SN: What is your favorite book and why?

AR: This is a hard one! I’ll go with THE OUTSIDERS by S.E. Hinton. The reason why I love this book so much is because I can identify with the social aspect of being either accepted or rejected by the people around you. The emotions evoked by these teens are mind blowing to the point where it makes you question how hard these teen years actually are.

SN: What emotions ran through you as you were reading DANTE’S KISS?

AR: Can I just say that I went back to my teenage years? It was amazing how this book made me go through everything I felt at that time in my life. I felt love, anger, jealousy, etc. I felt the need to protect Dante the way I wanted to be protected at that time.

SN: What is your biggest source of inspiration in life?

AR: Many things inspire me, many things spark my imagination; but my biggest source of inspiration in life is my “Life Philosophy,” which is a 50% Buddhism and 50% Martial Arts lifestyle. This lifestyle brings me peace, clarity and inspires me to give the best of me and through it I have discovered my strength.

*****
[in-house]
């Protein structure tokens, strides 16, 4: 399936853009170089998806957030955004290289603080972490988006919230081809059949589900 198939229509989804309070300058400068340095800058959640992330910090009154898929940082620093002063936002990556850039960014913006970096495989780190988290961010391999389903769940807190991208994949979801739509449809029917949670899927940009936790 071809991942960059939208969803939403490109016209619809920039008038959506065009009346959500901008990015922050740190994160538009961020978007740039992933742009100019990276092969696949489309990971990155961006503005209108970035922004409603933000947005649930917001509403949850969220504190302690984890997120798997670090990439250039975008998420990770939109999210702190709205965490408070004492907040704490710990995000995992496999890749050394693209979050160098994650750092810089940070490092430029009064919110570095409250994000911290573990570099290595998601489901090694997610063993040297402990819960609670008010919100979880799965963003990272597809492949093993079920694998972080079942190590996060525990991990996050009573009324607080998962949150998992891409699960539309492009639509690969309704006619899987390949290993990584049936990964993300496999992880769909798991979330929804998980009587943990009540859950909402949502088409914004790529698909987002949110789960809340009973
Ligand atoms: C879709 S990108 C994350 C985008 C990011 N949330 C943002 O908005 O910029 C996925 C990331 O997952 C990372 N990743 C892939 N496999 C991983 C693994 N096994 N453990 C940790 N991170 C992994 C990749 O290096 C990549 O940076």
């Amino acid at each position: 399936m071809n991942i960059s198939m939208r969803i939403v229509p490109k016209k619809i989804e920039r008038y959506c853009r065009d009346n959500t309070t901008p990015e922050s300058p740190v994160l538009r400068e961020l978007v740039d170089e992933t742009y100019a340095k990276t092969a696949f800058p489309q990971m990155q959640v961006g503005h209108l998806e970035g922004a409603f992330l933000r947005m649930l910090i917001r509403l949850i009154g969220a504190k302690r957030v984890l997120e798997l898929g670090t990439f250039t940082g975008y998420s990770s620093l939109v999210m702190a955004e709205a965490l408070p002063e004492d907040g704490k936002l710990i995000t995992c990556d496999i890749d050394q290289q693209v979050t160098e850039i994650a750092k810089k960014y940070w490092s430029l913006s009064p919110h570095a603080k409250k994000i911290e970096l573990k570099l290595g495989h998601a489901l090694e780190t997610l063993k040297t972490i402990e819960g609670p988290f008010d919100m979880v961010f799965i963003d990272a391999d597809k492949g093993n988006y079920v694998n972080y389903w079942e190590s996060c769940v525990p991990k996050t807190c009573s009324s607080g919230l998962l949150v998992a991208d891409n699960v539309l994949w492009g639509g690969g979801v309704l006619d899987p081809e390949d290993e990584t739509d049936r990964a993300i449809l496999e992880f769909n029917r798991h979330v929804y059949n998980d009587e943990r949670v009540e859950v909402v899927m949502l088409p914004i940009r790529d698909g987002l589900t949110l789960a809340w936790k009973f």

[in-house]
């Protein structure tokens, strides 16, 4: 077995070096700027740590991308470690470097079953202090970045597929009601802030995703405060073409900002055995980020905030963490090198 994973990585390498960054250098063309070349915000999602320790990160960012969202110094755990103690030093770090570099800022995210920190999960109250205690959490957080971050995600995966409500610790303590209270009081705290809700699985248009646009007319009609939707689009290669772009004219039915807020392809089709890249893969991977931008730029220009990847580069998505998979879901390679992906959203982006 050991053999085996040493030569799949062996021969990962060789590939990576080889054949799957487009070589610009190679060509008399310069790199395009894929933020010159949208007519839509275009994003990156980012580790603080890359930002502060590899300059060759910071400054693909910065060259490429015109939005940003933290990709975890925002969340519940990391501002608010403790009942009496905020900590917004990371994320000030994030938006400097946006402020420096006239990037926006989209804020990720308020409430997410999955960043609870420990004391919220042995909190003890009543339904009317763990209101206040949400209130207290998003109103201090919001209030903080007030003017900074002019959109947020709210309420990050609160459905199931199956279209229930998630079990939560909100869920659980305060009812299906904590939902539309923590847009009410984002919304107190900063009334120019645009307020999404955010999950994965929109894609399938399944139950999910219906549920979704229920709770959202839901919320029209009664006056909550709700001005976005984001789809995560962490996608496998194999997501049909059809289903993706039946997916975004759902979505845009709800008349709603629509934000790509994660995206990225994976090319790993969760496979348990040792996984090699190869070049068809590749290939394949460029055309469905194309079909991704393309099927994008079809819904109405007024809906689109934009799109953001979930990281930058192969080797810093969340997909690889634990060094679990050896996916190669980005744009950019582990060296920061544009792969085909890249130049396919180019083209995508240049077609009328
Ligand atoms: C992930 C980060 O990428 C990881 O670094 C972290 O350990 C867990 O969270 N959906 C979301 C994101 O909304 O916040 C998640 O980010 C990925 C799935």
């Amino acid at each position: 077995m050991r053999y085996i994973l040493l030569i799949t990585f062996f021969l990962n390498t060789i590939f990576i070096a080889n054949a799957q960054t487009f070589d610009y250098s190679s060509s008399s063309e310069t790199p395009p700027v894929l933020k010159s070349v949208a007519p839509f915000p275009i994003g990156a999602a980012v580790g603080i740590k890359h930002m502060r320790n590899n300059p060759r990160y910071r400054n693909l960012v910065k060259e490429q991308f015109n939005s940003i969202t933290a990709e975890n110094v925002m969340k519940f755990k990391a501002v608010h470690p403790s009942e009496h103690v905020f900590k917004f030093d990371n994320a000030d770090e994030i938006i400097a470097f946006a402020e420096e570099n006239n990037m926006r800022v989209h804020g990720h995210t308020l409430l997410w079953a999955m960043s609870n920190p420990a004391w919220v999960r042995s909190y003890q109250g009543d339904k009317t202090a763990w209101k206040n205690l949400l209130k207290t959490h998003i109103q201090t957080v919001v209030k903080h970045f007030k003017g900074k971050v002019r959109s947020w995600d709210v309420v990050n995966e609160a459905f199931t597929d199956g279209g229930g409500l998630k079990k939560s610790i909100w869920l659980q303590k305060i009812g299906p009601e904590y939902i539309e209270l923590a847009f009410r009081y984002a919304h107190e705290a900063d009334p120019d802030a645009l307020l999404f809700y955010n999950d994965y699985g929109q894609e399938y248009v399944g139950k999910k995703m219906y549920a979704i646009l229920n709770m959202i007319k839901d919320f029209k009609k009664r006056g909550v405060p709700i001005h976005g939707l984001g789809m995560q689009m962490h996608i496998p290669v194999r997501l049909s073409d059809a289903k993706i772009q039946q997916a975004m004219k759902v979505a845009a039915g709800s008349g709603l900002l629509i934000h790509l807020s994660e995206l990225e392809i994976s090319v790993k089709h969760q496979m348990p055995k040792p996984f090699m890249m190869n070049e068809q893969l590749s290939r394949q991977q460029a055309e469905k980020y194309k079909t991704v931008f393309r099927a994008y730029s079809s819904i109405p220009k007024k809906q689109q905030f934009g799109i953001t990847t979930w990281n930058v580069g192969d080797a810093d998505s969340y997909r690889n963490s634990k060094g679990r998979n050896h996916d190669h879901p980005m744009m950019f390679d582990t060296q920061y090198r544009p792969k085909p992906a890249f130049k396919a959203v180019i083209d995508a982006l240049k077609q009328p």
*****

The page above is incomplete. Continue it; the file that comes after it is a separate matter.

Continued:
SN: What hurts you most in the world?

AR: Beside unfairness, lies, gossip, broken trusts, the winner is conflict. Like in English class when the teacher asks you the types of conflict the main character can have, it all boils down to Person vs. Person. It hurts me to see how people give up on themselves, to see how they don’t love themselves enough to say no to things or yes, to speak up or stand up for themselves.

SN: What is one of the biggest challenges you have faced as a young adult?

AR: So far, it’s independence. I still don’t know what independence is and I know why I’m having trouble with this, but I guess that I’m having problems like any other young adult.

SN: If you could live one day as another person, who would that person be and why?

AR: I would definitely live as Shakira, what’s not to love about her? Her knowledge, her passion for music and dance, her organization in Colombia named Pies Descalzos… This woman is the epitome of what I want to achieve in my life!

SN: What’s the last song you listened to from your music library?

AR: “Believe” by the amazing and iconic superstar Cher.

SN: Finish the sentence, I most want my father/mother/parents to understand that …